Should the United States Change to a Direct Democracy or remain a Representative Democracy?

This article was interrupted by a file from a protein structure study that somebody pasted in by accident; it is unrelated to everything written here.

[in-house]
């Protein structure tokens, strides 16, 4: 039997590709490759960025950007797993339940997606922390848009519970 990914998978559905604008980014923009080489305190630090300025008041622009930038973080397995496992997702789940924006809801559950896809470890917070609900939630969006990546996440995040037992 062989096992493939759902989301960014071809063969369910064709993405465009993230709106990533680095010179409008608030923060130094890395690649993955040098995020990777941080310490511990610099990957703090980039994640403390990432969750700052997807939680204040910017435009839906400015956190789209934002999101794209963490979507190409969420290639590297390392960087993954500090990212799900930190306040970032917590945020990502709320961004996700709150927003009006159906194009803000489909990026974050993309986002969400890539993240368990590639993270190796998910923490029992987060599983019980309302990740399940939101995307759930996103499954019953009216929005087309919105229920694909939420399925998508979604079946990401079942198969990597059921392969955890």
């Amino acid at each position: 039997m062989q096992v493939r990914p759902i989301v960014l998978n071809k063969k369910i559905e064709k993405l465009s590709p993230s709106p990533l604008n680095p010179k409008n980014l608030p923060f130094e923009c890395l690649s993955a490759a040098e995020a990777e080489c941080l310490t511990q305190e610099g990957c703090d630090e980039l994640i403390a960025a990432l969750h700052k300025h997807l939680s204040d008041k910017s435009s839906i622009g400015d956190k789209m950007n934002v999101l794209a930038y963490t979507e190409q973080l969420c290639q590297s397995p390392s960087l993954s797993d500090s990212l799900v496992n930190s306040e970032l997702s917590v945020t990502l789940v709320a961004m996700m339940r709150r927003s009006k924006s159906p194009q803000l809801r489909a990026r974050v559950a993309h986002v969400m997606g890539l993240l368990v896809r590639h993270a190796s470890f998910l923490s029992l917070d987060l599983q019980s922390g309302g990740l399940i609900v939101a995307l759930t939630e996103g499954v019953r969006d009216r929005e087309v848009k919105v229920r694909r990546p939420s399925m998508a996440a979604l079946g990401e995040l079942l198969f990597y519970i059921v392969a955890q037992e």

The United States has for a long time been using representative democracy. This is a form of governance where citizens elect representatives who will be involved in the formation of the laws of the country on behalf of the citizens. In this case, citizens continue being the sovereign power though political power is directly exercised via elected representatives. This is quite different from direct democracy where citizens have active and direct participation in the government decision making. After studying the two forms of democracy, I strongly believe that the United States should continue exercising representative democracy. One of the main reasons is that the U.S. is a consolidation of 52 states each with a huge population such that the state’s own affairs are equivalent to a country in non-state consolidated environment. The U.S. population is around 325.7 million based on 2017 estimate. This means the country will need to use a huge amount of money every time there is a law to be passed to facilitate citizens’ full participation if the country was to adopt direct democracy. This could be unmanageable in terms of cost. Direct democracy is normally viable in small countries with manageable population. In addition in a country such as the U.S. the size of the population also suggest increase in social issues initiating needs for more laws. The number of laws that may need to be made might be considerably many for frequent population involvement. The management of the process and data analysis would be quite hectic for U.S. Thus, direct democracy cannot be appropriate in the country.

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